Taiwanese tech giant HTC posted financial results for the fourth quarter of 2016 and the entire fiscal year on Tuesday. The results disappointed investors as the Taoyuan-based company recorded a seventh consecutive quarterly loss and industry analysts concluded that the firm's virtual reality (VR) division isn't helping it recoup losses incurred by its already struggling phone business. HTC recorded a revenue of $720 million from October to December of last year, which is a 13.6-percent decrease in comparison to the same period last year. The company's net loss during the final quarter of 2016 amounted to approximately $100 million, which is a small improvement over the $110 million loss posted for Q4 2015. HTC's recorded around $2.53 billion in total revenue during 2016, a 35.8-percent decrease compared to the previous year. On the bright side, the Taiwanese company managed to reduce its annual losses by 32 percent as it "only" lost $340 million over the course of 2016.
While generally disappointing, the company's financials seemingly suggest that some of HTC's attempts to reduce its operating losses are finally starting to pay off. However, industry analysts are quick to point out that the Taoyuan-based tech giant mostly managed to reduce its losses due to non-operating gains. Furthermore, while the company's VR business helped boost its revenue, it didn't do enough to recoup all of the losses incurred by its smartphone division. Given the current state of affairs, analysts believe HTC will continue to struggle in the coming months. However, the company's early foray into the VR segment may end up being the winning play as current estimates suggest the VR market will grow by a significant degree in the following years. VR hardware sales are currently projected to reach 20 million units in 2018, which is an almost 1000-percent increase in comparison to 2.2 million recorded over the course of 2016, CCS Insight claims.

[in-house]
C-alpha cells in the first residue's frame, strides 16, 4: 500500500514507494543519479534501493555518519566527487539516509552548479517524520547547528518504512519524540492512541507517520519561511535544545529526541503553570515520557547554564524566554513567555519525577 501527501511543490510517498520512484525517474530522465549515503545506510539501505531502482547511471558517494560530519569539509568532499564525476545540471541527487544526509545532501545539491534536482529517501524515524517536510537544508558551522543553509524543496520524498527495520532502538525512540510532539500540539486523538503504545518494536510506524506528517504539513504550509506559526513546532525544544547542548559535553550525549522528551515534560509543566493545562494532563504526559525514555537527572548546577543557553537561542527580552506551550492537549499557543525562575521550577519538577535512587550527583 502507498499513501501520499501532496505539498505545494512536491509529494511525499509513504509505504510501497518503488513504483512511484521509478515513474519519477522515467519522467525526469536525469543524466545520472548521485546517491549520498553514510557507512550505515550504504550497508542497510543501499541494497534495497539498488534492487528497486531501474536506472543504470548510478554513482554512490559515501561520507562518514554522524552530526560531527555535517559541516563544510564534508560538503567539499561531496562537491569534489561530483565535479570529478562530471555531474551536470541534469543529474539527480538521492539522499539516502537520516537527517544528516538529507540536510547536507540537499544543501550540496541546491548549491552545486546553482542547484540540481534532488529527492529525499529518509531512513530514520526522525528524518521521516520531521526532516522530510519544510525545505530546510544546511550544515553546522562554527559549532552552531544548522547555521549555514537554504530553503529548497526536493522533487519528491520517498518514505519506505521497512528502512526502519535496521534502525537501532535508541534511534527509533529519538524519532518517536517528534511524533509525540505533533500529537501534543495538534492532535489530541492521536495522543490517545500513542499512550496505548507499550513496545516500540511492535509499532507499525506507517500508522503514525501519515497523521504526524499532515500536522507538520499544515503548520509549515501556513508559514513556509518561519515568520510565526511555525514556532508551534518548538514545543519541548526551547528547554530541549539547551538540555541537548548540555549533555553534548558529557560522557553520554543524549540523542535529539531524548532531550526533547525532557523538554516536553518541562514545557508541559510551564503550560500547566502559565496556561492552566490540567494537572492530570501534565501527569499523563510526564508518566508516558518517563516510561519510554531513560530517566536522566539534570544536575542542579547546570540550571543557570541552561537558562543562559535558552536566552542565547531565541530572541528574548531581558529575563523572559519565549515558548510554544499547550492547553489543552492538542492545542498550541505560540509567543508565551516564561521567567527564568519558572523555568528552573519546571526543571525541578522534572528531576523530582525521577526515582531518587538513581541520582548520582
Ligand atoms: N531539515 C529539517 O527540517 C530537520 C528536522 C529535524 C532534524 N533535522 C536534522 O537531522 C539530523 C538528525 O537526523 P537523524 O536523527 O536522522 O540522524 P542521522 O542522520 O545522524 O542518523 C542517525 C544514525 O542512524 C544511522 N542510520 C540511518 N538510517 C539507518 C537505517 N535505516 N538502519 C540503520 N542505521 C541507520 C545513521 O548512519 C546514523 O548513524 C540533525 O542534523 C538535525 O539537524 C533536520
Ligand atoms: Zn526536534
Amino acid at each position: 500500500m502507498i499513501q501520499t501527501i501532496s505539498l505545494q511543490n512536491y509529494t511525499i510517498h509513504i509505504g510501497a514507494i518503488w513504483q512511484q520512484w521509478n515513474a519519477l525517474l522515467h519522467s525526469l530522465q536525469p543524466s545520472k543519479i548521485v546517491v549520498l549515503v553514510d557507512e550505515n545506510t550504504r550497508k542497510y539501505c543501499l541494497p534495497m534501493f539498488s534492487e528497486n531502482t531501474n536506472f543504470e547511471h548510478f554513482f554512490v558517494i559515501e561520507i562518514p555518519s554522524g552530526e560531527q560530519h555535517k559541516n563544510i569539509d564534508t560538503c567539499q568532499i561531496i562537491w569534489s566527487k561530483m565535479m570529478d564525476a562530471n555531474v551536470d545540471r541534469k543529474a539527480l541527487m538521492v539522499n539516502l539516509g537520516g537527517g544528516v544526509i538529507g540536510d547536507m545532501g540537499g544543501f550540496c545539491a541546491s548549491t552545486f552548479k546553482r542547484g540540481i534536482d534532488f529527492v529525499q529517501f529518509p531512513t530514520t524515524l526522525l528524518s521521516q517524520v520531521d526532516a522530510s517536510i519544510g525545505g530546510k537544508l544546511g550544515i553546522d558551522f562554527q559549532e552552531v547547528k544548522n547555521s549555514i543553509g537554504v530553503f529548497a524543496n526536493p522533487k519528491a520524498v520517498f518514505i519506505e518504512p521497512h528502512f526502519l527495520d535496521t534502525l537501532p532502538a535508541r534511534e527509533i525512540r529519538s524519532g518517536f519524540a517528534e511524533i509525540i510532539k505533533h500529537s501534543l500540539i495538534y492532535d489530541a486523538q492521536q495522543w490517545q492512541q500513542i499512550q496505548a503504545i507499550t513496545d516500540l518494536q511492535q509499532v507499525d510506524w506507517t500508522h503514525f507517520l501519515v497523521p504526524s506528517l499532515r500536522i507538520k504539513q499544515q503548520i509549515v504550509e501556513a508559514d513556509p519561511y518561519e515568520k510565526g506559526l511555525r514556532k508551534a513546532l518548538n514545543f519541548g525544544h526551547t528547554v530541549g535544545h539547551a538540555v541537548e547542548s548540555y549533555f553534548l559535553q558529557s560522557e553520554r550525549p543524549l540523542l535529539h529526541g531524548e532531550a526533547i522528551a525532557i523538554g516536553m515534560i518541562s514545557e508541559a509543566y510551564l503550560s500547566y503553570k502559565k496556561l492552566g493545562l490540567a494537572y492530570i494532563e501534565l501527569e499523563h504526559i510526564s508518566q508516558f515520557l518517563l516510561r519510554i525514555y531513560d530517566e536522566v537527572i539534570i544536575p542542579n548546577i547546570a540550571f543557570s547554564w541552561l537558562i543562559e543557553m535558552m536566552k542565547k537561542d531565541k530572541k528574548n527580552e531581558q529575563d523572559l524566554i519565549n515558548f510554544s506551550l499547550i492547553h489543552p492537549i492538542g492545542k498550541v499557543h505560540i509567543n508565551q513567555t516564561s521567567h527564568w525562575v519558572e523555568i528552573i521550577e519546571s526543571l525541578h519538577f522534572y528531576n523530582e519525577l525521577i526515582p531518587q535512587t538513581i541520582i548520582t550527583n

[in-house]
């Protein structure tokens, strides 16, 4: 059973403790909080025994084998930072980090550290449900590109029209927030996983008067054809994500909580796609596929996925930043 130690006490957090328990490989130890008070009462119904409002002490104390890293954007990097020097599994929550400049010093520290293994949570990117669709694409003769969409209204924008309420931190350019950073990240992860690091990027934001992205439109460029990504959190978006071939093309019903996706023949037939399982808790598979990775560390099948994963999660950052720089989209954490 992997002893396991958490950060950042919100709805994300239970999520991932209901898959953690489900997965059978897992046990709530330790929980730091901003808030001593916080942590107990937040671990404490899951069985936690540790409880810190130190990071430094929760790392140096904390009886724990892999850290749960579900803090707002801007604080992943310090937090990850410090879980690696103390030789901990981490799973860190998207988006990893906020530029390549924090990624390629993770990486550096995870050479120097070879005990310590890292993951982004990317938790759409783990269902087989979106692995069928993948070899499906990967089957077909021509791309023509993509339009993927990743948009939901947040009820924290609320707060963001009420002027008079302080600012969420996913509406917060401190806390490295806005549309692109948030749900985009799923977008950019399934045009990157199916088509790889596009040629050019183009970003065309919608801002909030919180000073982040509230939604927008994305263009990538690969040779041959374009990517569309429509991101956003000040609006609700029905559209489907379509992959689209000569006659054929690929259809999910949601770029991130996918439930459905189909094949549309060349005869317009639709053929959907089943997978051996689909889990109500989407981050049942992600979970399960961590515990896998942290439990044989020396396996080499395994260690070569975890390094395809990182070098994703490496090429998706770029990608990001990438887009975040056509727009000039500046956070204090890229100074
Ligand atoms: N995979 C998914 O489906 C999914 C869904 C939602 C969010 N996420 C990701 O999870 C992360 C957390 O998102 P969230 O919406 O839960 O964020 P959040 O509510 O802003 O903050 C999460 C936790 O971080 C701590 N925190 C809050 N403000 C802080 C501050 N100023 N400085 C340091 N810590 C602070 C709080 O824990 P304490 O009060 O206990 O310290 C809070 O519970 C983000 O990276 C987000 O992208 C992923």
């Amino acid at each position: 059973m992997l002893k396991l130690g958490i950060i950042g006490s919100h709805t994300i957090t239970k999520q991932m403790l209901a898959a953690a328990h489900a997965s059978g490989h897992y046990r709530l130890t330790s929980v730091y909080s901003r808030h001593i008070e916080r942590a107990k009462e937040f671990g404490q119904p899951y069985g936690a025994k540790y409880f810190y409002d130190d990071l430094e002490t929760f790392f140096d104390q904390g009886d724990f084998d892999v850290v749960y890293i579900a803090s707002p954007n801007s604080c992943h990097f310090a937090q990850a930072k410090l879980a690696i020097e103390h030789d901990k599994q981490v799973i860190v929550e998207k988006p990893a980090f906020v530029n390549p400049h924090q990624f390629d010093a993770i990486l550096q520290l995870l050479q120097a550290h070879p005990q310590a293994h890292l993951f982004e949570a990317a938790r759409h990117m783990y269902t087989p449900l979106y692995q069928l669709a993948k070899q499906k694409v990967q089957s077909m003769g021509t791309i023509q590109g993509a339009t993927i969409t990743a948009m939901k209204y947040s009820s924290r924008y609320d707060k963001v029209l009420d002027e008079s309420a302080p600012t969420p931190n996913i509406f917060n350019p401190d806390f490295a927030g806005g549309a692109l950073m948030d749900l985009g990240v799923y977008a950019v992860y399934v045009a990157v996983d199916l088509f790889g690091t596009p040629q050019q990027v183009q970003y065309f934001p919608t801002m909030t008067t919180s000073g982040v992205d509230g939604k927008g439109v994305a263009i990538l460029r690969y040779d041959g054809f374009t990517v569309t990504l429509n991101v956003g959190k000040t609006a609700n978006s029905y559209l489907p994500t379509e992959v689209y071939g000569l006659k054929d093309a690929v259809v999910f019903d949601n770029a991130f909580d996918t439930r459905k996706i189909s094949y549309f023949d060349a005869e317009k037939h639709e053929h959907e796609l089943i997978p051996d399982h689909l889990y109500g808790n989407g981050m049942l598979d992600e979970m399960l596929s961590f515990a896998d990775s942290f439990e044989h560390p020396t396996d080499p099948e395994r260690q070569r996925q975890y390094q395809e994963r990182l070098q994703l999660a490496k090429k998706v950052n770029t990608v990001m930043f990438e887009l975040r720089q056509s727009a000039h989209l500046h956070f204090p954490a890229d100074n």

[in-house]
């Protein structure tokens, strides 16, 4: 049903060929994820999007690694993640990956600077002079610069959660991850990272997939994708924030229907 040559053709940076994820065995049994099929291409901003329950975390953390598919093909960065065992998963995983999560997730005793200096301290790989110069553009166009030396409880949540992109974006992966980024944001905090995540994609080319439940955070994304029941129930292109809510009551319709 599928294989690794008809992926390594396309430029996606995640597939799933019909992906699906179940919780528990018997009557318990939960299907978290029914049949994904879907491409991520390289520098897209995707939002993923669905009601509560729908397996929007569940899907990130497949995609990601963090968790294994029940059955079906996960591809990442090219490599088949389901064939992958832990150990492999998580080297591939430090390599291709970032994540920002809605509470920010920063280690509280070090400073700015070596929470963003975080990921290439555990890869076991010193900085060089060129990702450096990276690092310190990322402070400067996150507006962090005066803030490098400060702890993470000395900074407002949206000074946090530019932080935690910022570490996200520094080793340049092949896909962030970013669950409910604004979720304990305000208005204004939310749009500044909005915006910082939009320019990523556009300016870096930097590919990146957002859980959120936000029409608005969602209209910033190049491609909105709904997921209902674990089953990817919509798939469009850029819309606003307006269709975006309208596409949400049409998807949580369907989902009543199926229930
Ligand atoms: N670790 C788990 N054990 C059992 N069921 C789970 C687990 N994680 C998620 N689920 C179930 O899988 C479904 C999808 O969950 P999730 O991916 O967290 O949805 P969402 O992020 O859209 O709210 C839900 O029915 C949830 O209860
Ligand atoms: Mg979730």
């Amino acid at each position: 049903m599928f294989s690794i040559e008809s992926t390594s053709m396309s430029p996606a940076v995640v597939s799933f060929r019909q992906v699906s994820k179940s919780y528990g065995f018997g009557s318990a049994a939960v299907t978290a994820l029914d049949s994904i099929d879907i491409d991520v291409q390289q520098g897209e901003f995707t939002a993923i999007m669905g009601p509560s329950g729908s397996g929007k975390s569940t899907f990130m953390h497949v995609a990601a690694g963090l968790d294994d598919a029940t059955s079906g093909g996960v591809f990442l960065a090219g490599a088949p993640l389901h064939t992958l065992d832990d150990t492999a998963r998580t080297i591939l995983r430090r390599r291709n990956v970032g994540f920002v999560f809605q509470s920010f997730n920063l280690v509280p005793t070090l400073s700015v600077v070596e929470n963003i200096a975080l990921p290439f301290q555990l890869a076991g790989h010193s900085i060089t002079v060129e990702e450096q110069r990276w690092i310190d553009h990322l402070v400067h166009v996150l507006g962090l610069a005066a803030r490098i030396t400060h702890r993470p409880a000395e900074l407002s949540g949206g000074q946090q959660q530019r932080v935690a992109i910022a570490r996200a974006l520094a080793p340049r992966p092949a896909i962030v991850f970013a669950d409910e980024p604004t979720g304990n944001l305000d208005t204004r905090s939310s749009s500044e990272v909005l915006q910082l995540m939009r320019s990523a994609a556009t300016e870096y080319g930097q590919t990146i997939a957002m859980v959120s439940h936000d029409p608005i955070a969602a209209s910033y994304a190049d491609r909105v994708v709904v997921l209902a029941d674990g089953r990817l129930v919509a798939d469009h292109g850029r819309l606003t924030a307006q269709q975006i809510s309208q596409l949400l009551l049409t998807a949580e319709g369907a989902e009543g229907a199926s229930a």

Overall, while HTC's executives are understandably giving optimistic statements about the future, the company is likely in for a few more rough financial quarters. It's hard to predict whether the firm's VR gamble will pay off in the coming years, but HTC is bound to be in a lot of trouble if it doesn't.